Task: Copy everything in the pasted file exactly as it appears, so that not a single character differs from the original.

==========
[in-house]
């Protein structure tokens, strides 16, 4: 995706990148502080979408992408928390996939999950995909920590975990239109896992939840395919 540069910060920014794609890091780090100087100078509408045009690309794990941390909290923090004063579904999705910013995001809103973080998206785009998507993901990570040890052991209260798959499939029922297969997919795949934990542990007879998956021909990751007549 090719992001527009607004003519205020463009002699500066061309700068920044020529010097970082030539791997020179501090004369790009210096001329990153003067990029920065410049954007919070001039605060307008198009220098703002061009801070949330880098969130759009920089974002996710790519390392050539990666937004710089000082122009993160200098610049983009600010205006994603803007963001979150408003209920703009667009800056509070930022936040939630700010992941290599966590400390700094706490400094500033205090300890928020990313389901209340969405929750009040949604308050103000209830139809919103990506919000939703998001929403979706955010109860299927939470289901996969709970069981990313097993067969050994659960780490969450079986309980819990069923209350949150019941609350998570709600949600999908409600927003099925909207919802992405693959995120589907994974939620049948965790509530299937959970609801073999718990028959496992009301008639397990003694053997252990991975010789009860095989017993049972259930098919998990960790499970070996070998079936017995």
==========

[in-house]
């Protein structure tokens, strides 16, 4: 995706990148502080979408992408928390996939999950995909920590975990239109896992939840395919 540069910060920014794609890091780090100087100078509408045009690309794990941390909290923090004063579904999705910013995001809103973080998206785009998507993901990570040890052991209260798959499939029922297969997919795949934990542990007879998956021909990751007549 090719992001527009607004003519205020463009002699500066061309700068920044020529010097970082030539791997020179501090004369790009210096001329990153003067990029920065410049954007919070001039605060307008198009220098703002061009801070949330880098969130759009920089974002996710790519390392050539990666937004710089000082122009993160200098610049983009600010205006994603803007963001979150408003209920703009667009800056509070930022936040939630700010992941290599966590400390700094706490400094500033205090300890928020990313389901209340969405929750009040949604308050103000209830139809919103990506919000939703998001929403979706955010109860299927939470289901996969709970069981990313097993067969050994659960780490969450079986309980819990069923209350949150019941609350998570709600949600999908409600927003099925909207919802992405693959995120589907994974939620049948965790509530299937959970609801073999718990028959496992009301008639397990003694053997252990991975010789009860095989017993049972259930098919998990960790499970070996070998079936017995």